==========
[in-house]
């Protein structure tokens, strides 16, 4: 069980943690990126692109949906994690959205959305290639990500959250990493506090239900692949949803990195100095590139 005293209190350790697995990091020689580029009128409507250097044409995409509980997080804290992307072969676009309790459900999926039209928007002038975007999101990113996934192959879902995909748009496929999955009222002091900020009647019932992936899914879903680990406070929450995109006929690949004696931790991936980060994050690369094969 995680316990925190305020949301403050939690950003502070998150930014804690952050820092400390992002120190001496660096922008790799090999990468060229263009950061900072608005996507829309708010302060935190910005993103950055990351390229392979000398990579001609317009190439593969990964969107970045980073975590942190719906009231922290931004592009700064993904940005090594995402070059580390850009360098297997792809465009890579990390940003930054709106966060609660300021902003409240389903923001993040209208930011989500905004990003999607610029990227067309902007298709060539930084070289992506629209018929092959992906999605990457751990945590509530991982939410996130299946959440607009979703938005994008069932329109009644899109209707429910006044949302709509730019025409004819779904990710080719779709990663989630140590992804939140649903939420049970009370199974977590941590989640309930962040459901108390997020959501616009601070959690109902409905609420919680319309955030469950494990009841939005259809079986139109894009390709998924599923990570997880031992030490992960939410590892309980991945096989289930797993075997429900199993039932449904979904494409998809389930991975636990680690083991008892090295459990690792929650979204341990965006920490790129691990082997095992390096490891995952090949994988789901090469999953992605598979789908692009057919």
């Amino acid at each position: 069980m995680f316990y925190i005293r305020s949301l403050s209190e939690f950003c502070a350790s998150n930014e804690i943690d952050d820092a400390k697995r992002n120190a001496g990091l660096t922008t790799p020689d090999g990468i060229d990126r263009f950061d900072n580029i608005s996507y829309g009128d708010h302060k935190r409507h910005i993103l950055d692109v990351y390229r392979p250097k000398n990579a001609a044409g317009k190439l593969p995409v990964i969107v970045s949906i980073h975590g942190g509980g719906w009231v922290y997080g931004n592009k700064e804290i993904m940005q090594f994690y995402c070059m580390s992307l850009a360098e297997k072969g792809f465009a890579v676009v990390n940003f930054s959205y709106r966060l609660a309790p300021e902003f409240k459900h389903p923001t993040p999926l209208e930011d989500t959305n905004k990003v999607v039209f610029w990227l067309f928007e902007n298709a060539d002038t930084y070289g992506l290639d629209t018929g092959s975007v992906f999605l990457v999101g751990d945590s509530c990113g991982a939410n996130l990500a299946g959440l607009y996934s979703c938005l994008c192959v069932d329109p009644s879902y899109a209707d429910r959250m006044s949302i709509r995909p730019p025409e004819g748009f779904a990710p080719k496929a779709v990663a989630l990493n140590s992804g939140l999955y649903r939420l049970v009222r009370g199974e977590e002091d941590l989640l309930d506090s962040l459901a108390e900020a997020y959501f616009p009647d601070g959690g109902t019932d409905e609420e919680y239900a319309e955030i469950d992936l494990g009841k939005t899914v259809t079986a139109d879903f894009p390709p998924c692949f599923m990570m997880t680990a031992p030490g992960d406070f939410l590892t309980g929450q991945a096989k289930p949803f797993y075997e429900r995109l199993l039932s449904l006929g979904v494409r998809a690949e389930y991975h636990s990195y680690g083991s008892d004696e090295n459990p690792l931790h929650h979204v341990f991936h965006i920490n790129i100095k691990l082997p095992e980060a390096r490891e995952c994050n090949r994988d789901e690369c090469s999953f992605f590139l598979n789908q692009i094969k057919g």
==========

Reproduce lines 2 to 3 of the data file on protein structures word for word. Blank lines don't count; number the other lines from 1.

């Protein structure tokens, strides 16, 4: 069980943690990126692109949906994690959205959305290639990500959250990493506090239900692949949803990195100095590139 005293209190350790697995990091020689580029009128409507250097044409995409509980997080804290992307072969676009309790459900999926039209928007002038975007999101990113996934192959879902995909748009496929999955009222002091900020009647019932992936899914879903680990406070929450995109006929690949004696931790991936980060994050690369094969 995680316990925190305020949301403050939690950003502070998150930014804690952050820092400390992002120190001496660096922008790799090999990468060229263009950061900072608005996507829309708010302060935190910005993103950055990351390229392979000398990579001609317009190439593969990964969107970045980073975590942190719906009231922290931004592009700064993904940005090594995402070059580390850009360098297997792809465009890579990390940003930054709106966060609660300021902003409240389903923001993040209208930011989500905004990003999607610029990227067309902007298709060539930084070289992506629209018929092959992906999605990457751990945590509530991982939410996130299946959440607009979703938005994008069932329109009644899109209707429910006044949302709509730019025409004819779904990710080719779709990663989630140590992804939140649903939420049970009370199974977590941590989640309930962040459901108390997020959501616009601070959690109902409905609420919680319309955030469950494990009841939005259809079986139109894009390709998924599923990570997880031992030490992960939410590892309980991945096989289930797993075997429900199993039932449904979904494409998809389930991975636990680690083991008892090295459990690792929650979204341990965006920490790129691990082997095992390096490891995952090949994988789901090469999953992605598979789908692009057919």
């Amino acid at each position: 069980m995680f316990y925190i005293r305020s949301l403050s209190e939690f950003c502070a350790s998150n930014e804690i943690d952050d820092a400390k697995r992002n120190a001496g990091l660096t922008t790799p020689d090999g990468i060229d990126r263009f950061d900072n580029i608005s996507y829309g009128d708010h302060k935190r409507h910005i993103l950055d692109v990351y390229r392979p250097k000398n990579a001609a044409g317009k190439l593969p995409v990964i969107v970045s949906i980073h975590g942190g509980g719906w009231v922290y997080g931004n592009k700064e804290i993904m940005q090594f994690y995402c070059m580390s992307l850009a360098e297997k072969g792809f465009a890579v676009v990390n940003f930054s959205y709106r966060l609660a309790p300021e902003f409240k459900h389903p923001t993040p999926l209208e930011d989500t959305n905004k990003v999607v039209f610029w990227l067309f928007e902007n298709a060539d002038t930084y070289g992506l290639d629209t018929g092959s975007v992906f999605l990457v999101g751990d945590s509530c990113g991982a939410n996130l990500a299946g959440l607009y996934s979703c938005l994008c192959v069932d329109p009644s879902y899109a209707d429910r959250m006044s949302i709509r995909p730019p025409e004819g748009f779904a990710p080719k496929a779709v990663a989630l990493n140590s992804g939140l999955y649903r939420l049970v009222r009370g199974e977590e002091d941590l989640l309930d506090s962040l459901a108390e900020a997020y959501f616009p009647d601070g959690g109902t019932d409905e609420e919680y239900a319309e955030i469950d992936l494990g009841k939005t899914v259809t079986a139109d879903f894009p390709p998924c692949f599923m990570m997880t680990a031992p030490g992960d406070f939410l590892t309980g929450q991945a096989k289930p949803f797993y075997e429900r995109l199993l039932s449904l006929g979904v494409r998809a690949e389930y991975h636990s990195y680690g083991s008892d004696e090295n459990p690792l931790h929650h979204v341990f991936h965006i920490n790129i100095k691990l082997p095992e980060a390096r490891e995952c994050n090949r994988d789901e690369c090469s999953f992605f590139l598979n789908q692009i094969k057919g």